The Rocklin Unified School District may spend $1 million to hire a company to show it how to save money on energy - a step another district has taken for free.
The 16-school district in Placer County may sign on with Energy Education, which specializes in energy conservation at school sites.
The cost of the contract - $24,700 a month for four years - does not include the salary of an "energy specialist" and the cost of computer software. The software will cost $13,950 the first year and $2,000 each year after that.
The energy specialist is likely to be a teacher earning additional hours for the work, said Larry Stark, assistant superintendent.
The district hopes to reap $800,000 a year in energy savings with the consultant's help. The contract comes with a money-back guarantee that the program will save money.
Rocklin Unified has to cut $18 million from its budget over three years. The cuts have meant furloughs, layoffs and the elimination of programs, Stark said.
The consultant's price tag seems steep to some. "It seems like a lot of money to come up with," said Kathy O'Keefe, a district employee and parent. "I've had teachers tell me they can't buy books this year."
Elk Grove Unified recently reported saving $1 million in an energy conservation program at its 63 schools last year. District staff designed the program with the free help of the Sacramento Municipal Utility District and a committee of staff and parents.
Stark acknowledges that the Rocklin district's energy provider - Pacific Gas & Electric - has a similar program but said the district can realize greater savings with the help of Energy Education.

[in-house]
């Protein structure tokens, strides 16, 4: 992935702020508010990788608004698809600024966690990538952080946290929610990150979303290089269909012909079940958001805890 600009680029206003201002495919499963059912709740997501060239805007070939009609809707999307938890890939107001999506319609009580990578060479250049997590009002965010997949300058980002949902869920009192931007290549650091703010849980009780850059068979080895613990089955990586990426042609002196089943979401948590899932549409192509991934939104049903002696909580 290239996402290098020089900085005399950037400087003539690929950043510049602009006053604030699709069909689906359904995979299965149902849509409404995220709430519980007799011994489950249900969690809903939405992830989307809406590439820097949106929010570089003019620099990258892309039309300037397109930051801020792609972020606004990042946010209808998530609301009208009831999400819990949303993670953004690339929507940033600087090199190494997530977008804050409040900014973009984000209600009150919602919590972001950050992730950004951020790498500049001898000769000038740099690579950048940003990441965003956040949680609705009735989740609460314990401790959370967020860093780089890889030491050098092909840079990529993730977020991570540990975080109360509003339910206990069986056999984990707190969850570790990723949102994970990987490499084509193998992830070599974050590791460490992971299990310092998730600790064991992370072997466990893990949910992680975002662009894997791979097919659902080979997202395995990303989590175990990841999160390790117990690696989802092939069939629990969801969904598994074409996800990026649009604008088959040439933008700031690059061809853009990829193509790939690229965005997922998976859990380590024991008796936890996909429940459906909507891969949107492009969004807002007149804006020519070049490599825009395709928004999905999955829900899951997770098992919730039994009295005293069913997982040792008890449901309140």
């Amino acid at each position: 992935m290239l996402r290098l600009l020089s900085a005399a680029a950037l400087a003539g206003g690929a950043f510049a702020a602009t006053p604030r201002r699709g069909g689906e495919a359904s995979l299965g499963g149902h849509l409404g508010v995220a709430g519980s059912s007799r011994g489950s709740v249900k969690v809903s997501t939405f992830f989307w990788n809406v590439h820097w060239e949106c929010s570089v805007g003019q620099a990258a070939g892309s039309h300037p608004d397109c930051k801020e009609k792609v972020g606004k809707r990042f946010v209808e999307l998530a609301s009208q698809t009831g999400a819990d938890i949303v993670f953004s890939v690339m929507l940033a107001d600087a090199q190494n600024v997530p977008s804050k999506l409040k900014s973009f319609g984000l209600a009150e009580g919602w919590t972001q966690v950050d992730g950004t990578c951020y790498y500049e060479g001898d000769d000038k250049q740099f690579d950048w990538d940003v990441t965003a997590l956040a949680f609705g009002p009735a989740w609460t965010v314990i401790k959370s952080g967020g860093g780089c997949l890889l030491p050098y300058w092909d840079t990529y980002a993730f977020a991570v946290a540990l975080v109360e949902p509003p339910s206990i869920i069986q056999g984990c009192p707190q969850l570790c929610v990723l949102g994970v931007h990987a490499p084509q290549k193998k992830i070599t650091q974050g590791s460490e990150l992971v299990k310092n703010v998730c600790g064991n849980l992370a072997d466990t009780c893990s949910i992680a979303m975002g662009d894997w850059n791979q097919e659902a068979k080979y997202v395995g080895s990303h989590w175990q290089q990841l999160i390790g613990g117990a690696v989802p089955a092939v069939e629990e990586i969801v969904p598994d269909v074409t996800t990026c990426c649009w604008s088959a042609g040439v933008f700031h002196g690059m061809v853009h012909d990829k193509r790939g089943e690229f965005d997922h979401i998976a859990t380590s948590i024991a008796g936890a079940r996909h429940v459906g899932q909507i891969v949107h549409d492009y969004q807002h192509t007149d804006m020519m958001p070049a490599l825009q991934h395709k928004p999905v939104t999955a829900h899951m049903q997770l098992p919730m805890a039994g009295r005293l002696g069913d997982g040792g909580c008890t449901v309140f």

He said districts that go it alone generally save 7 percent to 10 percent in energy costs. He said that Energy Education can cut energy costs by 20 percent to 30 percent. "They are professionals at doing this," Stark said, noting that the company works with 1,200 districts nationwide.
The contract likely will be on the Aug. 18 board agenda, said Wendy Lang, school board president.
The Sacramento City Unified School District signed a 4.5-year contract with Energy Education in 2009, said Gabe Ross, district spokesman. The district paid $26,500 a month the first year. Ross said that amount doubled when the district started paying incentives as it began to realize savings. He said the program reduced energy costs by $1 million the first year.
The San Juan Unified School District recently negotiated a slightly different contract with the company, paying nothing up front but paying it 50 percent of the energy savings on the back end. And unlike most districts, which hire an energy specialist on their own dime, San Juan has two employees paid by Energy Education.
The projections call for $1.7 million in savings during the first year, said Trent Allen, district spokesman.
- Diana Lambert